Other high-income countries say that it could be complicated to include such conditions in research-funding contracts. Some funders might view these stipulations as burdensome on researchers. Moreover, in the United States at least, such a provision will almost certainly struggle to win the necessary approval from elected lawmakers.

The preferred approach of the United States and many European countries is to negotiate agreements without passing laws. But we know the limitations of the voluntary approach. The US government tried and failed to persuade the biotechnology company Moderna, based in Cambridge, Massachusetts, to license its COVID-19 vaccine to LMIC manufacturers, despite having given the company more than US$1 billion of public funding to support its vaccine research.

Attaching conditions to public funding is, in itself, not new — and in this instance, it would be for pandemic emergencies only. One example is the Coalition for Epidemic Preparedness Innovations (CEPI), an international non-profit organization based in Oslo that is a leading funder of vaccines against epidemic and pandemic threats. CEPI asks for commitments to data sharing and affordable pricing, among other things in its research-funding contracts. It did as much for the COVID-19 vaccines that it funded, including four that received WHO emergency-use listing.

One of these was the Moderna vaccine, which CEPI supported with a modest grant of almost $1 million early in its development. But the company never returned to CEPI for support, instead turning to US government funding, which did not come with access conditions. That shows the limitations of such individual agreements, and why a global and legally binding approach is needed, Frederik Kristensen, CEPI’s deputy chief executive, told Nature.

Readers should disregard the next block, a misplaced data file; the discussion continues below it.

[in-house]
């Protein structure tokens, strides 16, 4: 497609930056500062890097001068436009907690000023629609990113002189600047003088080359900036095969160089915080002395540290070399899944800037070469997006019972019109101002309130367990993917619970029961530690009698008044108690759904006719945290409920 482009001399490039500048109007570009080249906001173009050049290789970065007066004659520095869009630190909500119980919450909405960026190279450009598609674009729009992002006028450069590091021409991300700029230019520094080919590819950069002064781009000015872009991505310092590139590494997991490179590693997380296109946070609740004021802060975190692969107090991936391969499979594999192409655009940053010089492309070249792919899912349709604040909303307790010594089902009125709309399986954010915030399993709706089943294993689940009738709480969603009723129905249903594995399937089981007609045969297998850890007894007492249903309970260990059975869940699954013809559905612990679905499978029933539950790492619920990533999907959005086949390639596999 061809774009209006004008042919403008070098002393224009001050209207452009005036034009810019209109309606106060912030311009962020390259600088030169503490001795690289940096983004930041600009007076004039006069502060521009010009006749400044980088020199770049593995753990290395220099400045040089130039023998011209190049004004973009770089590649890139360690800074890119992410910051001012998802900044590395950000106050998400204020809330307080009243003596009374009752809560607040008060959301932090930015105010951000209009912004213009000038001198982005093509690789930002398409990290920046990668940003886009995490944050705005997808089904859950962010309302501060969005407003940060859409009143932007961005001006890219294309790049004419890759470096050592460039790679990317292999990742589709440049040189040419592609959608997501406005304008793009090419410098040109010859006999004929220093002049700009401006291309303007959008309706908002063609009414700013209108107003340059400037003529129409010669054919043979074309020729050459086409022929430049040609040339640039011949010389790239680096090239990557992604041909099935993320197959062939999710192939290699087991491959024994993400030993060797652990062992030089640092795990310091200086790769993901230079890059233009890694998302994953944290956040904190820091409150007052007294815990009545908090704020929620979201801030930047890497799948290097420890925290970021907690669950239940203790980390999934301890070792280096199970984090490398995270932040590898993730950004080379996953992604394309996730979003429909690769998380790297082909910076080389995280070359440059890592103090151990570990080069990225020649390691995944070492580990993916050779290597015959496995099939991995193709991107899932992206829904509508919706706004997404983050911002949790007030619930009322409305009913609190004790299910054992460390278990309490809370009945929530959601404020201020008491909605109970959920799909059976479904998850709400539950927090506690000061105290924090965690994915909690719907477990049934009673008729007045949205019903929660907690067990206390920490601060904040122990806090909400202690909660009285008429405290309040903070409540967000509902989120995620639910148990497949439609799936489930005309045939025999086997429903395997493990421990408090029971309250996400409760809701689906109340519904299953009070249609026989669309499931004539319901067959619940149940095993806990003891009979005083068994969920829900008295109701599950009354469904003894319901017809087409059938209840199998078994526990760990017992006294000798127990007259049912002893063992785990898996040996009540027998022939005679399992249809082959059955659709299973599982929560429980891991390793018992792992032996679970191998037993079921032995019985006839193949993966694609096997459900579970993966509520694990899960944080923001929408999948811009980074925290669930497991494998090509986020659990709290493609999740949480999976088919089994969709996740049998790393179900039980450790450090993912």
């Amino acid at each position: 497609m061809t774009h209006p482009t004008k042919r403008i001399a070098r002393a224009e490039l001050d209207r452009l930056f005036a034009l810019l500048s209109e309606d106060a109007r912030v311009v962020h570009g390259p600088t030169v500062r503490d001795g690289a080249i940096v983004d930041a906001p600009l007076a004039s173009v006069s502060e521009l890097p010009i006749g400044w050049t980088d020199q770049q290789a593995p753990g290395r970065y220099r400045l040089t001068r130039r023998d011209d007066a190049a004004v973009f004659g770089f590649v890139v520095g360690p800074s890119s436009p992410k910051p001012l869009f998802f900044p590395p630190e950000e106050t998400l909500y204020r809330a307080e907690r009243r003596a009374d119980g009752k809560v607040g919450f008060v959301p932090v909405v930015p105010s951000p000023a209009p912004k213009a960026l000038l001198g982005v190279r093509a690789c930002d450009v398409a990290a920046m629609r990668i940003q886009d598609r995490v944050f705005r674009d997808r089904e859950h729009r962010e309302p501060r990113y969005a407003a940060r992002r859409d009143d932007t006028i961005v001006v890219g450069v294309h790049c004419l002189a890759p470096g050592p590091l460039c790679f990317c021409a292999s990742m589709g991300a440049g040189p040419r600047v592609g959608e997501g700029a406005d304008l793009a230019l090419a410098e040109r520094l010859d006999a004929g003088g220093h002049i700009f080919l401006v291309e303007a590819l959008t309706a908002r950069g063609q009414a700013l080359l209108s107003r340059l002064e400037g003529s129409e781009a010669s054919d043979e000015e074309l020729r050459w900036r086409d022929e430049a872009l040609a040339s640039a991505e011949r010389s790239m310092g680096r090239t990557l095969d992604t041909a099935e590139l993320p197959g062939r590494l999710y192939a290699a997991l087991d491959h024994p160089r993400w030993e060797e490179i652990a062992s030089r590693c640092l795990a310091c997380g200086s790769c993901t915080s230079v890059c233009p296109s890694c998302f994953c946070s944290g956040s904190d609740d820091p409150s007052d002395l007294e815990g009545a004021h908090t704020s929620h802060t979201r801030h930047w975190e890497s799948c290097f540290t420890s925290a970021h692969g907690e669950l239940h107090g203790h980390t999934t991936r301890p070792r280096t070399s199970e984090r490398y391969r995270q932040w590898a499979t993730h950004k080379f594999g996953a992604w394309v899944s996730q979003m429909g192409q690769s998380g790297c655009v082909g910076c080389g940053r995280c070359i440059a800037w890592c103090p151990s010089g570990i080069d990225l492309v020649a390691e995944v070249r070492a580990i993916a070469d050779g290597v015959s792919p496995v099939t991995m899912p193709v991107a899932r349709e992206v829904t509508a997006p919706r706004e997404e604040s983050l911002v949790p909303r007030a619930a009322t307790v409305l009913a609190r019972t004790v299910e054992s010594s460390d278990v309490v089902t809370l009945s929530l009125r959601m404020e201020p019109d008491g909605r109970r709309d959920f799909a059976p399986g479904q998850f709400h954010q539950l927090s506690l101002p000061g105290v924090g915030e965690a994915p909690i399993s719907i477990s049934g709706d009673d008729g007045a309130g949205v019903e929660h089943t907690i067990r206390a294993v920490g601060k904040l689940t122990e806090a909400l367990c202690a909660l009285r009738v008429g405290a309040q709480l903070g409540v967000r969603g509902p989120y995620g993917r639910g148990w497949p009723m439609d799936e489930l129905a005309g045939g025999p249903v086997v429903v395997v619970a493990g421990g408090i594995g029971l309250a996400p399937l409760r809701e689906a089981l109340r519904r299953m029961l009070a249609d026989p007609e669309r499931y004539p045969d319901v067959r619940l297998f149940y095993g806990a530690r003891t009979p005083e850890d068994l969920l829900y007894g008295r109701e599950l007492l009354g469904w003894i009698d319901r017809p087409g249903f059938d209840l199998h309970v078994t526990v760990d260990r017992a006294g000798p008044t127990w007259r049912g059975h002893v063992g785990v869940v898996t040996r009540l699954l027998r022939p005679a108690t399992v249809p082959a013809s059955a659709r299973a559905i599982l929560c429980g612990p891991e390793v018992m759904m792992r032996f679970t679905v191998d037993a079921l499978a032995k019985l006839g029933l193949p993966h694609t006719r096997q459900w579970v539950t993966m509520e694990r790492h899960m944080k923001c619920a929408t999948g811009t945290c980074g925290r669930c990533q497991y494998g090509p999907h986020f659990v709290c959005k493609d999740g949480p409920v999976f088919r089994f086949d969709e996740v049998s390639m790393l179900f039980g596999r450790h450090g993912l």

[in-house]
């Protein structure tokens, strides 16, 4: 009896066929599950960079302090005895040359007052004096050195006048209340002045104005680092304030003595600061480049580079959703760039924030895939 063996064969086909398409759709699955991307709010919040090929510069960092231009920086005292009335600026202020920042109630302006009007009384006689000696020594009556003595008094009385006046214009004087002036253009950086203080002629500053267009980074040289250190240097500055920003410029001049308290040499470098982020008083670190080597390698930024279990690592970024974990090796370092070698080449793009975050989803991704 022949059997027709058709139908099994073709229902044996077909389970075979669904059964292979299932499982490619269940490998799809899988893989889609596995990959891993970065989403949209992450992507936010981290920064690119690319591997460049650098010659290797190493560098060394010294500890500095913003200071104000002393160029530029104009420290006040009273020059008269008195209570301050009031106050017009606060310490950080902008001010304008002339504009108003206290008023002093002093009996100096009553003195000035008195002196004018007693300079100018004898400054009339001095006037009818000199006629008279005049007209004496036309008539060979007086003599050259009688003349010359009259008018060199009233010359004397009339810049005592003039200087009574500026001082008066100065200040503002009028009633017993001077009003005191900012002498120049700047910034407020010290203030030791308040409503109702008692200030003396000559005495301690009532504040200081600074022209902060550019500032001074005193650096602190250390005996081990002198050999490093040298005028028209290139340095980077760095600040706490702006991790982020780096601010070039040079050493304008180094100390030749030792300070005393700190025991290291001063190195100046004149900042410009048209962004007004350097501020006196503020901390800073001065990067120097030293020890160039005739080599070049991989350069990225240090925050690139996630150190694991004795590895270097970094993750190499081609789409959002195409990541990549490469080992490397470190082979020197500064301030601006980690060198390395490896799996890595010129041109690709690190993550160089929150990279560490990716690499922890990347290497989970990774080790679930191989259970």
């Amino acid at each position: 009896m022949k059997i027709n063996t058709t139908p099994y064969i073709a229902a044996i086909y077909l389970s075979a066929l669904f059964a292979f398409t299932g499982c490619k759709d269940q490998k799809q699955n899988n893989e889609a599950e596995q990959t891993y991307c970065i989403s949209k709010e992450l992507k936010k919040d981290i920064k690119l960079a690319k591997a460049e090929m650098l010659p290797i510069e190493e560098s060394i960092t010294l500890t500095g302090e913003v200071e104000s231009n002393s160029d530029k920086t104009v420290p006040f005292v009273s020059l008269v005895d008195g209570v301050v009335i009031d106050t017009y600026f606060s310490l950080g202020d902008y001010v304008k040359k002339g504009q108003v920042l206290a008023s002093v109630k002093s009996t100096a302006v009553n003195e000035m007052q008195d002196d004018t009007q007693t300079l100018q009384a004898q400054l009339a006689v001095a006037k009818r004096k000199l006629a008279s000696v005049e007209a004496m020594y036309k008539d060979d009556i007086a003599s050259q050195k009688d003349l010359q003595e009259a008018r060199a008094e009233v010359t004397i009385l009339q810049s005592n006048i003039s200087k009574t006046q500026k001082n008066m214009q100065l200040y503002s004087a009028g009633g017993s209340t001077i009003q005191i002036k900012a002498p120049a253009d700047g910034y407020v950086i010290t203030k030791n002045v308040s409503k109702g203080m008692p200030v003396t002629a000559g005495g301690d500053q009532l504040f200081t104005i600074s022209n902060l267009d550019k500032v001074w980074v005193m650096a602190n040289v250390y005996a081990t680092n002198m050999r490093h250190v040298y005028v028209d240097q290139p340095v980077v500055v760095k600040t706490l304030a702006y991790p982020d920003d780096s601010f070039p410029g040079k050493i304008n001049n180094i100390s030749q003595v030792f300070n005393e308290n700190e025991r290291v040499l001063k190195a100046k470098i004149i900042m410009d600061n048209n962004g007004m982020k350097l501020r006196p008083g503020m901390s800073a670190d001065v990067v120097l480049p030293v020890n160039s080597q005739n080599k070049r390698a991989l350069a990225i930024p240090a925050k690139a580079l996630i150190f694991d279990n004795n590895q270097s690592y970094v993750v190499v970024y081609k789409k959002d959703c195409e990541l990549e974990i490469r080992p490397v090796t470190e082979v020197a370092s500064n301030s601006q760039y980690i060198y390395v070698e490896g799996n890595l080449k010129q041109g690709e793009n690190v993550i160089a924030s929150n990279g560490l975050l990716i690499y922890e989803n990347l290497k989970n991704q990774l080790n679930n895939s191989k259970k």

Ticking clock

Time is running out. A preliminary draft of the pandemic agreement, published in February 2023, proposed some conditions to be included in research-funding contracts, including on prices of products, data sharing and the transfer of technology during a pandemic. The latest draft, published in October, omits this and instead says that governments should “publish the terms of government-funded research and development agreements for pandemic-related products”. This move will at least make it possible to know which, if any, governments are including pandemic-related conditions in their research grants. The problem is that demanding that the terms of the contracts are made public, without specifying what these terms should be, is not enough.

Suerie Moon, a global-health policy researcher at the Geneva Graduate Institute in Switzerland, rightly asks: “Do we want to take an approach that helps countries to structure their collaboration with each other? Or do we want to maintain the status quo, where countries are essentially competing with each other?” High-income countries might feel that they’re better off on their own, she says. “But for most countries in the world, there’s a huge advantage to collaborating and agreeing on the rules of that international collaboration.”

An international treaty is a rare opportunity for countries, companies and researchers to commit to making pandemic-related technologies accessible and affordable to all. Funders should take this opportunity and play their part in making that happen.